All of the metrics mentioned above should be closely monitored throughout the duration of your campaign. Comparing the performance over time can help you identify optimization opportunities to more efficiently spend your budgets.
How to keep track of your marketing metrics
Marketing platforms usually have a command center where you can find your metrics and dashboards to stay updated about the performance of your campaigns.
However, platforms differ. While YouTube Analytics' advanced mode delivers tons of valuable data, smaller solutions, for example, Mailchimp, shows only basic information.
The real trouble part begins when you need to aggregate data from multiple sources and build a comprehensive picture of your marketing efforts. Manual data collection puts your insights at risk of human errors and discrepancies. Plus, it's a time-consuming process. Analysts and data scientists spend most of their time on data collection and cleansing.
So, what's the solution?
ETL marketing platforms are the best solution when you need to set up an effective data flow from all platforms you use.
While doing it manually, marketing analysts must take care of duplicates, empty data entries, redundant data, and many other factors. Improvado takes care of this problem, delivering analysis-ready data right to analysts' hands. Eventually, marketers can spend more time on the actual analysis rather than dealing with routine data processes.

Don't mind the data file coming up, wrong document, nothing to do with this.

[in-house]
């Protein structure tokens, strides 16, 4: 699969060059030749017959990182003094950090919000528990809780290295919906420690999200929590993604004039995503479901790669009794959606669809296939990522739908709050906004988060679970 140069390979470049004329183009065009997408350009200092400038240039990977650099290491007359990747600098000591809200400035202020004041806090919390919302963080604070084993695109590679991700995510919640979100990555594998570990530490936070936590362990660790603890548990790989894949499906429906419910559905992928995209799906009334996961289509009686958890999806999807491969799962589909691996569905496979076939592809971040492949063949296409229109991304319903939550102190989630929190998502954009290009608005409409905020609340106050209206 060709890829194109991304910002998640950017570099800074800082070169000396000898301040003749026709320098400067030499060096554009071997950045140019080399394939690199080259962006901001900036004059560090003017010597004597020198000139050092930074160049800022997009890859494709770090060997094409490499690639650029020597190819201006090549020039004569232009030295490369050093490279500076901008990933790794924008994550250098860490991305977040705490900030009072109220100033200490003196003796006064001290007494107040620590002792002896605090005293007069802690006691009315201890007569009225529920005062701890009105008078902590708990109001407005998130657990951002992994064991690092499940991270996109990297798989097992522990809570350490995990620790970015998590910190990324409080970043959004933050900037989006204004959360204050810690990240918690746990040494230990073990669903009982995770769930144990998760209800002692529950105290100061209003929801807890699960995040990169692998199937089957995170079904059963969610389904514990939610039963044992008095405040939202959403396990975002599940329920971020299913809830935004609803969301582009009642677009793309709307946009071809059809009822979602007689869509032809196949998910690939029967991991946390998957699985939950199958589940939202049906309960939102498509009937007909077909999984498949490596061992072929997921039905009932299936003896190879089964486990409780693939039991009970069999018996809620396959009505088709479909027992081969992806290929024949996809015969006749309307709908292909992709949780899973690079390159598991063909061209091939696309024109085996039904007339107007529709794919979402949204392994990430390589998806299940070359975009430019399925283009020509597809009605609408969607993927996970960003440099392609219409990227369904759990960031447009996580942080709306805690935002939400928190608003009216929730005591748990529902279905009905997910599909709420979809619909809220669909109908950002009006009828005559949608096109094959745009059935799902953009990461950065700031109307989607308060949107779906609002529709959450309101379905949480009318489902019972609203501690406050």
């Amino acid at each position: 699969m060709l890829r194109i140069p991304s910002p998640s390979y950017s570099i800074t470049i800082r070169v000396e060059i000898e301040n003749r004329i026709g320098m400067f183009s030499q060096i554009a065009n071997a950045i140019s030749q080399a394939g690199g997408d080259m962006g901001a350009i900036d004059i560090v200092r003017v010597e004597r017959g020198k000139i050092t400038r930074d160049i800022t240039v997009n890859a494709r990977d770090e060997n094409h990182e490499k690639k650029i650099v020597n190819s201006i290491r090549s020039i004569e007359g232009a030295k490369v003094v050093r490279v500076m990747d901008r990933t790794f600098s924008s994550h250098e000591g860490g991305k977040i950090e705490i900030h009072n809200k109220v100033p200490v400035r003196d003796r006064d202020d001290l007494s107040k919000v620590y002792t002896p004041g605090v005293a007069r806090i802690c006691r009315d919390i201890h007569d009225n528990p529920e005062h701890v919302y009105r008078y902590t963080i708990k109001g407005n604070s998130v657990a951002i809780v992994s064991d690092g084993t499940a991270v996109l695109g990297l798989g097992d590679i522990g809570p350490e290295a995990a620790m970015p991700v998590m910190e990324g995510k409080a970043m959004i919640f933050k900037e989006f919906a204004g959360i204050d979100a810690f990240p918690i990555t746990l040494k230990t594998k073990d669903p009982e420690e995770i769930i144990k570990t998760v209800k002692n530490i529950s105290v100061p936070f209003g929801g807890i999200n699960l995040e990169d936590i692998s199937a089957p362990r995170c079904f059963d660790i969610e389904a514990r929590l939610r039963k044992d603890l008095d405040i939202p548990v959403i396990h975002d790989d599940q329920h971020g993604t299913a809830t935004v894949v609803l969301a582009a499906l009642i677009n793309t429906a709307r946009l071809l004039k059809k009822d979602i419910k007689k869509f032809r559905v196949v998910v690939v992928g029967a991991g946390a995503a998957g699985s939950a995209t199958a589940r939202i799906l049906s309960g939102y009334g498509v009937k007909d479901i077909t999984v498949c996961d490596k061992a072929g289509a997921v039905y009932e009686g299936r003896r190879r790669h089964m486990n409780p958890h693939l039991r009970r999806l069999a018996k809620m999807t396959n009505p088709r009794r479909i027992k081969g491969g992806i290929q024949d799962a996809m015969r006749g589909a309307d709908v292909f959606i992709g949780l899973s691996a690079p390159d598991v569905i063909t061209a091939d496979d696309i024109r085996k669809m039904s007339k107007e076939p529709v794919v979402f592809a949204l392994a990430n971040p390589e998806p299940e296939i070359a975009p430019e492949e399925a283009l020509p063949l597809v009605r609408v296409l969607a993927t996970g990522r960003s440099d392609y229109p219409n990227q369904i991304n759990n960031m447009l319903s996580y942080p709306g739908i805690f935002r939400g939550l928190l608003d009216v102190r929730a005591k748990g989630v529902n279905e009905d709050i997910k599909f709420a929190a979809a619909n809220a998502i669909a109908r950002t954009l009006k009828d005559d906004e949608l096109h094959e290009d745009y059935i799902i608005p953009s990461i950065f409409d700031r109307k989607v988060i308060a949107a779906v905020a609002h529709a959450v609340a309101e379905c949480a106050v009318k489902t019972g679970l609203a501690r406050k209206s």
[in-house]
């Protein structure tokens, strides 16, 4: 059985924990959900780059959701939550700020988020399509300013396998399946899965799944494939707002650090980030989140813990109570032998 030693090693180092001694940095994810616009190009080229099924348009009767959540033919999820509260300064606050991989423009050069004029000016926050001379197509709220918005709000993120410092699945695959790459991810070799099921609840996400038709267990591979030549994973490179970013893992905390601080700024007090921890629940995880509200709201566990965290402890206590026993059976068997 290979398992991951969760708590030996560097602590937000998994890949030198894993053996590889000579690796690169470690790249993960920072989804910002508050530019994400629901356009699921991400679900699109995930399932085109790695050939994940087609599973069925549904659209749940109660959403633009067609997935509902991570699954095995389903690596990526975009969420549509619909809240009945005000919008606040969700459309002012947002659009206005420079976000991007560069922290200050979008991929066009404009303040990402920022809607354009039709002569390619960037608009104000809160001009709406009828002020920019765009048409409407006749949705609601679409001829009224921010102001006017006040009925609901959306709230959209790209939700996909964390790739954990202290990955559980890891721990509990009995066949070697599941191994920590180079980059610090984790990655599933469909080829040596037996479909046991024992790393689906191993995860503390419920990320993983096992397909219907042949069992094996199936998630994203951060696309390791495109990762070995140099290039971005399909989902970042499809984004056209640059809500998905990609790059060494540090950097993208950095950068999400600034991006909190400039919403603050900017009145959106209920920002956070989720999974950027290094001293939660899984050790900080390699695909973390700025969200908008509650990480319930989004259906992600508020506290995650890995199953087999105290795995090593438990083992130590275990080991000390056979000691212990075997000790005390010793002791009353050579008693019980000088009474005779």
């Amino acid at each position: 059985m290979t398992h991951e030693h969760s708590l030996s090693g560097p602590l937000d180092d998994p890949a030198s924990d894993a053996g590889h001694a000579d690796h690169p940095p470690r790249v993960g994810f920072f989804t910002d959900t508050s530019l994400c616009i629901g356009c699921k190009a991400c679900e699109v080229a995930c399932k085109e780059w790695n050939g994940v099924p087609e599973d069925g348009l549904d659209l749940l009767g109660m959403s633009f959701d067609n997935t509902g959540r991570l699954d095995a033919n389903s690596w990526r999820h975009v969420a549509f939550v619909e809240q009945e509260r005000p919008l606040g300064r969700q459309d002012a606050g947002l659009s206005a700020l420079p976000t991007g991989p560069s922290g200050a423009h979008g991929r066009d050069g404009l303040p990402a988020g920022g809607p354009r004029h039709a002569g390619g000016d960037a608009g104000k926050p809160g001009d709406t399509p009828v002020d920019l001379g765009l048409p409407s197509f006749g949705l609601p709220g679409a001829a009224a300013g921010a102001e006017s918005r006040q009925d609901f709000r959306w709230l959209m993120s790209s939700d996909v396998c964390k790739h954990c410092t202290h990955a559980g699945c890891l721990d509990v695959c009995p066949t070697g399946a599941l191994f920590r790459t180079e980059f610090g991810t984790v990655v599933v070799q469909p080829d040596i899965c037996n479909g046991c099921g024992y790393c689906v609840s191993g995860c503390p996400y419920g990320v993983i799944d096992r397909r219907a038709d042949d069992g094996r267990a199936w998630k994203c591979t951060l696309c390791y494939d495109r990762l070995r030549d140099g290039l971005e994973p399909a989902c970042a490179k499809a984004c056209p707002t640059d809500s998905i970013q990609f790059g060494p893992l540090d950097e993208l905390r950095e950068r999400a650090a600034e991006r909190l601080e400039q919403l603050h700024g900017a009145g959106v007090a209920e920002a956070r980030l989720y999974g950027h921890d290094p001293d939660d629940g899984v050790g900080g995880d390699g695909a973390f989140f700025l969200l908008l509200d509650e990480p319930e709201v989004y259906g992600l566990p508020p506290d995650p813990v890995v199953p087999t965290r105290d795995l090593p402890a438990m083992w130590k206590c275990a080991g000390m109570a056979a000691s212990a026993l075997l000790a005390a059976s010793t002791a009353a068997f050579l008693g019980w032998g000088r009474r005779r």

Then, Improvado streamlines all insights to a data visualization platform of your choice (Google Data Studio, Looker, Power BI, etc.). A well-designed dashboard lets you track marketing performance from a single tab without switching between different platforms.
Improvado offers custom dashboarding services under its "Professional Services" offering. Companies can get dashboards tailored to their business needs, professional training, marketing analytics services, and many more.
What's even better, Improvado provides free dashboard templates to broaden your marketing analytics horizons.
Eventually, marketers get a holistic overview of their efforts and spend more time on activities that drive real value. Having all performance metrics aligned and normalized in one tab gives marketers a different perspective of their campaigns and allows for better business decisions.